Pheasant terrorises Shropshire family
An angry pheasant is terrorising a Shropshire family.
Sally-Ann Hudson, from Wentnor, said it all started innocently enough, four months ago.
"At first we didn't take much notice of him at all, we just saw him around. But then we gradually noticed he was coming closer and closer to the house and spending more time around here," she said.
"He then started following us and looking in through the windows."
Phil, as the Hudson family have named him, then started to show a more aggressive streak and quickly developed a dislike for the sound of their coal scuttle being filled.
"One day my mum was filling it and he flew over the fence and clung to her head. He had his claws impaled in her hair and that was quite scary," Ms Hudson said.
"That's when it first started, the attacks."
All three members of the family have been ambushed by the wild bird, suffering scratches, pecks and often forced to pull him away from their arms and faces.
Strangely he is frightened around visitors and reserves his violent side for the family alone.
Even a peace offering had the opposite effect, Ms Hudson said.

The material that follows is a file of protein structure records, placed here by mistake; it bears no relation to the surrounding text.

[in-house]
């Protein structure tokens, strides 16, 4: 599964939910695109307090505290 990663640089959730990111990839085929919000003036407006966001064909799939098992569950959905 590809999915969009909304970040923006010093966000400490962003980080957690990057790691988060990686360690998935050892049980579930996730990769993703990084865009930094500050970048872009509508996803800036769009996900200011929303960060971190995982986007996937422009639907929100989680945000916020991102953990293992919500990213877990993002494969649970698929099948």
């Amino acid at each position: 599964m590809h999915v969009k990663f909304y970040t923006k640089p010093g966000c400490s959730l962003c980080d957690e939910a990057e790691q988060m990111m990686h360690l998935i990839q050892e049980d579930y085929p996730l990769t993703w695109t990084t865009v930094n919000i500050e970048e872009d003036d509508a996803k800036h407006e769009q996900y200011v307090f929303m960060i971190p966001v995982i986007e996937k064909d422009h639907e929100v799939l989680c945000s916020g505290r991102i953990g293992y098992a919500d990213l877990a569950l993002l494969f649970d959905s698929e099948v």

"I started to feed him bread, just recently, just sprinkling crumbs around, trying to befriend him.
"He started off quite friendly... but then it's almost like he's putting his fists up to me, hopping back and forth
"He'll just have a go at me then, he'll launch at me, peck my feet or attach himself to my arm and just try to attack me."
Her car is also a favourite target, and Phil has graduated from simply following it, to all-out attacks.
Ms Hudson said: "I would see this pheasant jumping on my bonnet. As I started to drive away he would slide off, but then chase the car down the road, pecking and squawking and attacking the car."
On one occasion he chased the car some 500 yards (460m) and when Ms Hudson tried to speed up, Phil took to the air to continue his pursuit.
Now, if the pheasant seems particularly aggressive, Ms Hudson is forced to wear gloves or carry a badminton racket around with her when going outside, to fend off his attacks.
Phil has also recently developed a habit for waking up the family in the early hours.
Ms Hudson said: "I heard this terrific bang downstairs and it just carried on and on. I couldn't work out what it was.
"I got up and went down to see what was happening and it was him, head-butting the French windows."
She said people had been quick to offer advice, some suggesting shooting the bird, while others threatened to report her for animal cruelty.
But for resolute vegan and animal lover Ms Hudson, there is no simple solution.
She said the situation could get even worse over the summer when the family are spending more time in the garden.